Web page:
EJ Series: A Panel on the Intersection of Racial and Climate Justice in Cleveland


Location: Online

Environmental webinar series

Sunrise Cleveland and the InterReligious Task Force on Central America (IRTF) will facilitate a discussion with Cleveland, Ohio organizers on how we will build a cross-class, multiracial movement. They will delve into what a Green New Deal means to us in our everyday lives, as well as how we face the climate crisis in the frontline communities bearing the brunt of climate change’s effects.

Panelists include Pearl Chen (Sunrise Cleveland), Destinee Henton (American Rivers), Selina Pagan (Young Latino Network-YLN), and Tessa Xuan (Ohio Progressive Asian Women’s Leadership-OPAWL). 

Pearl Chen (she/her/hers) is an organizer for Sunrise Cleveland, a youth-led movement dedicated to tackling the sister crises of climate change and racial/economic injustice through the creation of a Green New Deal. Pearl’s passions for environmental protection and problem-solving led her towards a career an environmental engineering. In this path, she observed that it is primarily an issue of policy, rather than technological capacity, that limits our society’s ability to tackle the problem of climate change. This observation, as well as that of the injustice that emerges alongside the climate crisis, has pushed her towards grassroots activism with Sunrise Cleveland. 

Selina Marie Pagán is a Puerto Rican organizer born and raised in Cleveland, Ohio. She is the Economic Development and Marketing Coordinator at Metro West Community Development Organization and serves as the President of the Young Latino Network. Selina began organizing in the diaspora after Hurricane Maria struck the island of Puerto Rico in September of 2017. Since then she has helped coordinate rallies including #1yearaftermaria,  Ricky Renuncia rallies, and most recently organized supply distributions during the earthquakes in January 2020.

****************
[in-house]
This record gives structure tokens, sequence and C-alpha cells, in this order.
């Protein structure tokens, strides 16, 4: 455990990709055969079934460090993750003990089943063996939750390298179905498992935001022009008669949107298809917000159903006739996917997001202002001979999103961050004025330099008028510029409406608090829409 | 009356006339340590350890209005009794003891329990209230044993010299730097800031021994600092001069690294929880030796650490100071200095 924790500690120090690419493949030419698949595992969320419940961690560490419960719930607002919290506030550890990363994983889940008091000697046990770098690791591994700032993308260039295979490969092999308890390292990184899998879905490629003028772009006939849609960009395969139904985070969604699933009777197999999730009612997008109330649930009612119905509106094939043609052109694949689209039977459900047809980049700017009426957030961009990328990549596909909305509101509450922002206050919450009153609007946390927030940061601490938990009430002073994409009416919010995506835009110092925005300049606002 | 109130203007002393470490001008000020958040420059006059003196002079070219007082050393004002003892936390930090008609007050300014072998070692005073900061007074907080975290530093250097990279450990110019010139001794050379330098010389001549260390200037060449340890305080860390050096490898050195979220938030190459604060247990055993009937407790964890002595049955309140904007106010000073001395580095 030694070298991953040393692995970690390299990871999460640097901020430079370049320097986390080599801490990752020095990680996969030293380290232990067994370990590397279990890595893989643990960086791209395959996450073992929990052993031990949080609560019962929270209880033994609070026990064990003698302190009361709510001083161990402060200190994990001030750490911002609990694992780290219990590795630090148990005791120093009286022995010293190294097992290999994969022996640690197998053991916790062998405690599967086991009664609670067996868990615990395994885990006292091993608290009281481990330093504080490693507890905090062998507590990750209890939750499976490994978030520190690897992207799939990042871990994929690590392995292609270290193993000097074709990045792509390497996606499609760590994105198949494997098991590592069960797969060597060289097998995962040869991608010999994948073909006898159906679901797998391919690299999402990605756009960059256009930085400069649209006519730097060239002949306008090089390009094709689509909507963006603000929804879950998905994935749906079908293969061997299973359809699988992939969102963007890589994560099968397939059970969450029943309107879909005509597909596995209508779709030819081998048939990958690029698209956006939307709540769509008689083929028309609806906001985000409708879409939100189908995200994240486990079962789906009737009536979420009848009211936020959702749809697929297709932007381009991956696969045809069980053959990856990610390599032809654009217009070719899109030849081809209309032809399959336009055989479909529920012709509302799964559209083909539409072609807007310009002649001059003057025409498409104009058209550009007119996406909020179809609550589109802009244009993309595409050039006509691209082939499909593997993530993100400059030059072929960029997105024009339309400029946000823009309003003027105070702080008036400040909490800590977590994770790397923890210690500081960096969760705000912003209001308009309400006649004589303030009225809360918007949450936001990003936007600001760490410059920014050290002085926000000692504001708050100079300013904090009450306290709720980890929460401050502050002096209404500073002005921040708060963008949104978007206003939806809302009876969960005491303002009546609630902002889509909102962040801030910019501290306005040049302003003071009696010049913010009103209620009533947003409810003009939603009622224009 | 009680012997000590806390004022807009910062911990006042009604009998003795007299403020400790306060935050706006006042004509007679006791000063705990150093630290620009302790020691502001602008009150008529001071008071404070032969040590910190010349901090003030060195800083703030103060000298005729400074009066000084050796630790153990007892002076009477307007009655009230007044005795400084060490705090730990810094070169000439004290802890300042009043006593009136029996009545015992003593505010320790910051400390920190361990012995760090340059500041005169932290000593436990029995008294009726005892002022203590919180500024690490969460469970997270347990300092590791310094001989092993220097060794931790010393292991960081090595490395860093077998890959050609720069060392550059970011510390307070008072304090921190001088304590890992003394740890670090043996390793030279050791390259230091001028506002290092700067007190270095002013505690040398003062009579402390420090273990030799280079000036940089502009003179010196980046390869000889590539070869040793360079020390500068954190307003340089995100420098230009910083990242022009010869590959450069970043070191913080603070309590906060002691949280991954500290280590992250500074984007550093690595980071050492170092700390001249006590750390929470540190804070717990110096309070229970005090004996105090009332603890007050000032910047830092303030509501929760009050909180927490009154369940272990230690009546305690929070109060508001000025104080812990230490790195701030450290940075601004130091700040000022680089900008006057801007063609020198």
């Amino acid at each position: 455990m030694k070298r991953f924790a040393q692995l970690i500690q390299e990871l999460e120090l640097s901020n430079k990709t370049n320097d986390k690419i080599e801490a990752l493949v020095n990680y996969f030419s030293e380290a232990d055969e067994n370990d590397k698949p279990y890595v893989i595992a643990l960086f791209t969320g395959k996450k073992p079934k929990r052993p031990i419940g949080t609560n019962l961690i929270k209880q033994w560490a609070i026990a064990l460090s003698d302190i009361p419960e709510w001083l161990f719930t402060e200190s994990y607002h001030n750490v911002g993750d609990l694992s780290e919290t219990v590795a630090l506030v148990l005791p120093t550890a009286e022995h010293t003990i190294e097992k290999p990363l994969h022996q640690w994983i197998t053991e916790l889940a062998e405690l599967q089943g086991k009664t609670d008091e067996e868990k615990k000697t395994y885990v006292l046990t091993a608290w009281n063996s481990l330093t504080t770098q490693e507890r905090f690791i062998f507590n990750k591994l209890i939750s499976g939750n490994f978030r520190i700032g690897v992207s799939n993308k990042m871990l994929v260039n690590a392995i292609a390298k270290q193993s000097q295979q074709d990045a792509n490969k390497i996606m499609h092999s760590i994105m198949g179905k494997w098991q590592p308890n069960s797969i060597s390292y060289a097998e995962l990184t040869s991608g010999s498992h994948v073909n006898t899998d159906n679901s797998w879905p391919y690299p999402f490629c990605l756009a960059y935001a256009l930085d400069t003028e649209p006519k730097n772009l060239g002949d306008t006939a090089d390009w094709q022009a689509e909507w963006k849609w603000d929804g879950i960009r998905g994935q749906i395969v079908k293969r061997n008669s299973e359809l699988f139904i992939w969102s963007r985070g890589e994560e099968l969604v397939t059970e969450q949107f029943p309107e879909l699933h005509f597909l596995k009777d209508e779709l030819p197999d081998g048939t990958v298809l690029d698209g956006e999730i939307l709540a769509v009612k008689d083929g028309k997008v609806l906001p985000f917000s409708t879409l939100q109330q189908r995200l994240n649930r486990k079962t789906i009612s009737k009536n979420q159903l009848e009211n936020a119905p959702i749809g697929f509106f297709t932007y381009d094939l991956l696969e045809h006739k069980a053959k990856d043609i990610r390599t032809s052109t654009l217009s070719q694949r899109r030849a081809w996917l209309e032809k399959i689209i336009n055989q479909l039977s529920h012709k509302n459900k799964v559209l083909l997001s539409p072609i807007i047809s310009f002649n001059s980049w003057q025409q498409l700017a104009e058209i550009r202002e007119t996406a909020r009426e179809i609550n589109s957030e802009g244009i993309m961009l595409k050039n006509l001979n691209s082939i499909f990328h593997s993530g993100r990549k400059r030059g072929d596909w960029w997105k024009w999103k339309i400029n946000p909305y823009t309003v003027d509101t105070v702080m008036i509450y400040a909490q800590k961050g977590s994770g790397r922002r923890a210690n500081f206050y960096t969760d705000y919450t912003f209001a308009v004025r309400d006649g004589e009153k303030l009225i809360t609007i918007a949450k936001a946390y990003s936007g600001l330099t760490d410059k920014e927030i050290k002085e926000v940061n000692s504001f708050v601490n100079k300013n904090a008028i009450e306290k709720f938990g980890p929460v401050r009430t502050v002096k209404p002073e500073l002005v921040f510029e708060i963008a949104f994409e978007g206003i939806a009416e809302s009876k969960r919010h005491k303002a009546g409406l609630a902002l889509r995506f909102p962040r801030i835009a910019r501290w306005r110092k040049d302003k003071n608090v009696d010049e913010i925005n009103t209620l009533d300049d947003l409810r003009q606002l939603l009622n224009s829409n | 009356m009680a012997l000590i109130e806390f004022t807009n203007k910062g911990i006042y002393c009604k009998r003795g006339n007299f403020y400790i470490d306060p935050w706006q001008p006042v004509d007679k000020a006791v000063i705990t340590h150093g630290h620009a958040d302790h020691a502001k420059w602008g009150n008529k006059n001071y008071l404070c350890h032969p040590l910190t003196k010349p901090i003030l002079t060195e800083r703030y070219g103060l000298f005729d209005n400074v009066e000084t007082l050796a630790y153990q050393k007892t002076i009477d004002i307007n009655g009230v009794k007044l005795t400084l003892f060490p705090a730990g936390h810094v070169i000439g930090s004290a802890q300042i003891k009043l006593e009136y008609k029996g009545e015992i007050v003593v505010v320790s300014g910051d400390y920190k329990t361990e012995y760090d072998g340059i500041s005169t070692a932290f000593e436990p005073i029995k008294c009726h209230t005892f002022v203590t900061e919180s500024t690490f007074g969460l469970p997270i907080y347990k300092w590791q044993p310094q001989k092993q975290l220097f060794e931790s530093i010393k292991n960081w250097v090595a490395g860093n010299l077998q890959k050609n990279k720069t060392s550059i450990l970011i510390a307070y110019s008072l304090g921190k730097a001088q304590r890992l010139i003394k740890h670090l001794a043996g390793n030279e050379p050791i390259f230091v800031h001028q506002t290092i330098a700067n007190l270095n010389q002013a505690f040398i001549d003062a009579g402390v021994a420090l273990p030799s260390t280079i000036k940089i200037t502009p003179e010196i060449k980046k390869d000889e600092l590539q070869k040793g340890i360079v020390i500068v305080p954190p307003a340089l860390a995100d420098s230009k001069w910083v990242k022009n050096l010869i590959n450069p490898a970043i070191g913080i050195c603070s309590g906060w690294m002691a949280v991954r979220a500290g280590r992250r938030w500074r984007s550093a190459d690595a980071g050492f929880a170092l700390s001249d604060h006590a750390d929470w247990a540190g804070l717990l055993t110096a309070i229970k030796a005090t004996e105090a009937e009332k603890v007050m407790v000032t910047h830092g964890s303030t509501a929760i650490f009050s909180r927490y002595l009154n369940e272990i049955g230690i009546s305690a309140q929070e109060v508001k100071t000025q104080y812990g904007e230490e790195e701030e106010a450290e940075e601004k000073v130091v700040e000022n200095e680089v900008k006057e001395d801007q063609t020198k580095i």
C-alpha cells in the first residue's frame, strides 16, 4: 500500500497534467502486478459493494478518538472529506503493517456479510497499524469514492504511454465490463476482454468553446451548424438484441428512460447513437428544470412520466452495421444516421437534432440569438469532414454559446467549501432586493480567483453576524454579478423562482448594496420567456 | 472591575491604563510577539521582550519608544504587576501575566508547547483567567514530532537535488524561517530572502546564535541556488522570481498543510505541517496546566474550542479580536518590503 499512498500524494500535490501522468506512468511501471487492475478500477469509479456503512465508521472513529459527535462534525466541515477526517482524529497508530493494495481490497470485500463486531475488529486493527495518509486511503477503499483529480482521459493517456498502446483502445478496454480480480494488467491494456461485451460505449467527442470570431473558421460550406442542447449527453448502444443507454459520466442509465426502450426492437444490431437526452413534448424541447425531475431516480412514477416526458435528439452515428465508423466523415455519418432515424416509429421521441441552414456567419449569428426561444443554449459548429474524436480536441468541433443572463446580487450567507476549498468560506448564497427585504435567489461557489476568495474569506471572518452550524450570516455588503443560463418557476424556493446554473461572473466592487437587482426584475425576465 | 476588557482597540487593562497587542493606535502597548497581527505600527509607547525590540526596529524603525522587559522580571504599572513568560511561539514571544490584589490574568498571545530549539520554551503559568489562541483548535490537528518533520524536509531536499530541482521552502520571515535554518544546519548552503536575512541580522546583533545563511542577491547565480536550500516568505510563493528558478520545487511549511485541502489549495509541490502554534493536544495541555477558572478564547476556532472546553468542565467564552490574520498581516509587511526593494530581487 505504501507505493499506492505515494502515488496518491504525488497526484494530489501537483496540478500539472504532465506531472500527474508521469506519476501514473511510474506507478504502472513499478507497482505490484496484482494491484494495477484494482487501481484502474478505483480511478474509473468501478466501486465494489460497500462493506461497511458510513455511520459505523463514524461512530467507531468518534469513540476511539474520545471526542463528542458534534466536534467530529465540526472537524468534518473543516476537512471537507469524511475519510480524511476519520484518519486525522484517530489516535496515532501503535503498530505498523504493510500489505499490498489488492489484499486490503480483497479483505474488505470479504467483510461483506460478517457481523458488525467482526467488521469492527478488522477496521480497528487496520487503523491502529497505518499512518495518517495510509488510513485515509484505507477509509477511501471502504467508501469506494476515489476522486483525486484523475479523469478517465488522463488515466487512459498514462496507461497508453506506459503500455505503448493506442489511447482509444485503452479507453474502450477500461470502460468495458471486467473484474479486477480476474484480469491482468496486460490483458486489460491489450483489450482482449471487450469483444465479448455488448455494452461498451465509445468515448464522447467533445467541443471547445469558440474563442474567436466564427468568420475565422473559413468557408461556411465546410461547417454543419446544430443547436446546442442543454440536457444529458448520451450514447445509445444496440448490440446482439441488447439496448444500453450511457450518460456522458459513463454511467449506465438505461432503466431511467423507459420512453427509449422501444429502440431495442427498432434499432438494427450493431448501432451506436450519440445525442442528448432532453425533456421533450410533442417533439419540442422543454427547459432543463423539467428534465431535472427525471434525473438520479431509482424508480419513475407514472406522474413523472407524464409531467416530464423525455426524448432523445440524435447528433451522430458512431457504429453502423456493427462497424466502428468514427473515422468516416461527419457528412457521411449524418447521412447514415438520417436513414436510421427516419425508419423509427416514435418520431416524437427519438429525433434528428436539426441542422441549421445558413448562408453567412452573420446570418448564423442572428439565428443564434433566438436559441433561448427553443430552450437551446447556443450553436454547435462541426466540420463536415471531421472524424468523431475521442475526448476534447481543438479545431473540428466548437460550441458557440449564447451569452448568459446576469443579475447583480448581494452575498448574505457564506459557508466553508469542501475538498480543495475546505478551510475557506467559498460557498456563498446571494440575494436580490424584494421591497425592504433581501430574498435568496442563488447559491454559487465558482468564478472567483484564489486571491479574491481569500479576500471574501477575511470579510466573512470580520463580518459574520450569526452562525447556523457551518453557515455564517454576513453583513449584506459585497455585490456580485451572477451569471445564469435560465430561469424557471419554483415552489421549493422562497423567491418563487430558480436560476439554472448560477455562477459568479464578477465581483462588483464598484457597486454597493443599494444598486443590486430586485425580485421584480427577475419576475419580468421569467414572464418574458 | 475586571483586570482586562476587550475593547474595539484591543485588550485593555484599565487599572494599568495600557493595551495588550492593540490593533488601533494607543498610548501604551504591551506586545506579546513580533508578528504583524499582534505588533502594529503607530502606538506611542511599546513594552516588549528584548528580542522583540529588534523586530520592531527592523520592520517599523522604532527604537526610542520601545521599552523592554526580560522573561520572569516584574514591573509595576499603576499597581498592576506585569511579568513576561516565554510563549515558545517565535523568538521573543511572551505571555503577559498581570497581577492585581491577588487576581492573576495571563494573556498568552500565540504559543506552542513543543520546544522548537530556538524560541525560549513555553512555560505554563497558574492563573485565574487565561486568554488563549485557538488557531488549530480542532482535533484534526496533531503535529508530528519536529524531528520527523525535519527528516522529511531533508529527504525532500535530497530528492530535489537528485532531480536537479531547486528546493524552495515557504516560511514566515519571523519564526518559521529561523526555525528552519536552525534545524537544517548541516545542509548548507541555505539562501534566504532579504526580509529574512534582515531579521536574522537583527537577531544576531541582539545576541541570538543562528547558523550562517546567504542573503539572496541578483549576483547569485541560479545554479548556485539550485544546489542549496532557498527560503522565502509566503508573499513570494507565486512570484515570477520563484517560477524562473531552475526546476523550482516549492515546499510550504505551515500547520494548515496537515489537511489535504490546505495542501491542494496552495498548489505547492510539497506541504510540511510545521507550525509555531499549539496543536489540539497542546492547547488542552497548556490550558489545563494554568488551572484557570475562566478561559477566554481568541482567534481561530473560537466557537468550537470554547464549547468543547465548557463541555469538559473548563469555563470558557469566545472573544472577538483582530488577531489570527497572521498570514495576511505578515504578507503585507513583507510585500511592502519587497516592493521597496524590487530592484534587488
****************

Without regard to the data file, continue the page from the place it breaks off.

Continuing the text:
Tessa Xuan (she/they/them) is a connector, facilitator, organizer and leader of OPAWL, a grassroots community of Asian, Asian American, and Pacific Islander (AAPI) women and nonbinary people working to build collective power in Ohio. Early experiences that moved Tessa into organizing included the death of Emilie Olsen in 2014 and the resurgence of white nationalism and anti-Muslim bigotry in 2016. Inspired by transnational feminist thought, they are motivated to reduce and prevent trauma caused by systemic oppression. She believes in the power of storytelling in social movements.

Presented by the InterReligious Task Force on Central America and Sunrise Cleveland

Register Today!

Originally published at sustainabilitystudies.nd.edu.

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